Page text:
* Emerging stocks on track for 2nd month of losses
* Turkey’s lira strengthens nearly 10 percent in September
* Asian currencies under pressure
By Karin Strohecker
LONDON, Sept 28 (Reuters) - Turkey’s lira chalked up small gains on Friday to confirm its position as September’s best performing currency with many of its peers in line for monthly gains though developing equities remained under pressure.
Rising U.S. Treasury yields, a strong dollar, the U.S.-China trade war and crises in Turkey and Argentina have battered emerging market currencies over much of the summer.
Following seven straight months of losses, the lira strengthened as much as 1 percent on the day, ventured below the psychological 6-to-the-dollar level and was on track for a near-10 percent gain against the dollar.
Markets were taking heart that the standoff between Washington and Ankara over the fate of a U.S. pastor could be resolved soon and from recent assurances by President Tayyip Erdogan on central bank independence after policy makers delivered a bumper 6.25 percentage point rate hike.
“Clearly President Erdogan has his views on the central bank, and how it should conduct itself ... but what he said this week was seen as a signal that he is giving some time to the central bank,” said Kaan Nazli, senior economist emerging markets debt at Neuberger Berman.
“Turkey’s government is getting a bit the benefit of the doubt at this point, especially (Finance Minister Berat) Albayrak. And overall, the pressure on emerging markets is easing anyway.”
Currencies elsewhere painted a similar picture. Treading water on the day, South Africa’s rand, Russia’s rouble , Mexico’s peso and the Brazilian real all looked on track for monthly gains following losses in August.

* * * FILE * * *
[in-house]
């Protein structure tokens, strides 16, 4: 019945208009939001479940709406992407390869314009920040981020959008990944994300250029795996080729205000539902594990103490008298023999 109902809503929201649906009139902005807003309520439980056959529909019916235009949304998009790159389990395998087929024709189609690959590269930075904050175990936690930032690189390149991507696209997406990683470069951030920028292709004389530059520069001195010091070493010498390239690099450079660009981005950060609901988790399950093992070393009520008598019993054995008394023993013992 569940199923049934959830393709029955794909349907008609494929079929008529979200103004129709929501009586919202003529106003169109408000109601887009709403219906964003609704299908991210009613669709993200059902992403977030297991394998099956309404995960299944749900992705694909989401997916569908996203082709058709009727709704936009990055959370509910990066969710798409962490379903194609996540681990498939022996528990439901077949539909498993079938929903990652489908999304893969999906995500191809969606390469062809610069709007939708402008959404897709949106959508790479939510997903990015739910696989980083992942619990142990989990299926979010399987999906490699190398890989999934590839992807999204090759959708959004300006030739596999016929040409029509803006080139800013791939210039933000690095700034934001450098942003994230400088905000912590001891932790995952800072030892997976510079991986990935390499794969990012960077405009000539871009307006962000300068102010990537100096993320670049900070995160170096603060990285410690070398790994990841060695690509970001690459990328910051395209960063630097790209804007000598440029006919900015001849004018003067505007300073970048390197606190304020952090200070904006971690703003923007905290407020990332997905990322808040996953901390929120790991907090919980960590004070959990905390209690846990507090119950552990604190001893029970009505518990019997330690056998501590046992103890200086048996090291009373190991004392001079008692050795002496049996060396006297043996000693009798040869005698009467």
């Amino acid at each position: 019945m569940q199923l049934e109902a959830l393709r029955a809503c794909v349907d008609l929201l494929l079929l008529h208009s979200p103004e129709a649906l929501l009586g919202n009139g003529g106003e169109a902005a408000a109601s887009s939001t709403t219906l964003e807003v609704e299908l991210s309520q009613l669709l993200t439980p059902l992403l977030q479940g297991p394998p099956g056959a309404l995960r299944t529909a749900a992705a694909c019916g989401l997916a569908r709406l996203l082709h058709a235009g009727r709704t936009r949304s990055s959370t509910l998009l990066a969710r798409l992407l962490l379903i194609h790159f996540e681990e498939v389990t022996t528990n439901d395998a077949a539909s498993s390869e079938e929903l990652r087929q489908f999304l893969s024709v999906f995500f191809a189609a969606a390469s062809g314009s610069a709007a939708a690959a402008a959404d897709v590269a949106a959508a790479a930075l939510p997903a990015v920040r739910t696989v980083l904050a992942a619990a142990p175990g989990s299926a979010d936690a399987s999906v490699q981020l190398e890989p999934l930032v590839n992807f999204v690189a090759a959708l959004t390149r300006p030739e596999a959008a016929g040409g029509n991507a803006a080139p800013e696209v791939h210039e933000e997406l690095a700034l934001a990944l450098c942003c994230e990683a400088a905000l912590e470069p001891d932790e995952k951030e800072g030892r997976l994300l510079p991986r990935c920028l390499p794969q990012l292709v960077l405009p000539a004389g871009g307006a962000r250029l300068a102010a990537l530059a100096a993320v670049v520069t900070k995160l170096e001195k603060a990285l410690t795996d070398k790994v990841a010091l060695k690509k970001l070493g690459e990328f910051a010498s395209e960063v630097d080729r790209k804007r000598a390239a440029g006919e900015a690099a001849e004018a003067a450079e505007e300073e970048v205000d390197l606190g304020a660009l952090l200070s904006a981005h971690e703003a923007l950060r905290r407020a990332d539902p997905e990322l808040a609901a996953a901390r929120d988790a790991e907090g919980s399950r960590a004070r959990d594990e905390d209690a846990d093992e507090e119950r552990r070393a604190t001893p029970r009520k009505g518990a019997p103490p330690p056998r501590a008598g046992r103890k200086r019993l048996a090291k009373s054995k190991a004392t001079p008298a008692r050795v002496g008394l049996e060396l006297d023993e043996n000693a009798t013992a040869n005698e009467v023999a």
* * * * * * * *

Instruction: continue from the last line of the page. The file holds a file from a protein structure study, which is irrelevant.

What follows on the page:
However, Asian markets painted a more sombre picture. China, yuan was on track for its sixth straight months in the red as trade woes weighed.
Vulnerable to foreign investment flows due to sizeable current account deficits, Indonesia’s rupiah, Philippine peso and India’s rupee were all in line for monthly losses, the latter the worst performing currency across Asia.
Meanwhile, emerging stock markets snapped a two day winning streak to weaken 0.3 percent on Friday. The broader index was pulled lower by falls in heavyweight South Korea where Samsung shares tumbled more than 2 percent after the chipmaker’s chairman continued in his role despite an indictment for allegedly sabotaging labour union activities. Bourses from Moscow to Johannesburg and Warsaw tracked developed markets lower.
Meanwhile shares in China were higher ahead of a week-long national holiday with blue-chips stocks and the Shanghai Composite index gaining around 0.8 percent.
MSCI’s broader emerging market benchmark is on track for a second straight month of losses.
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For RUSSIAN market report, see (Reporting by Karin Strohecker Editing by Richard Balmforth)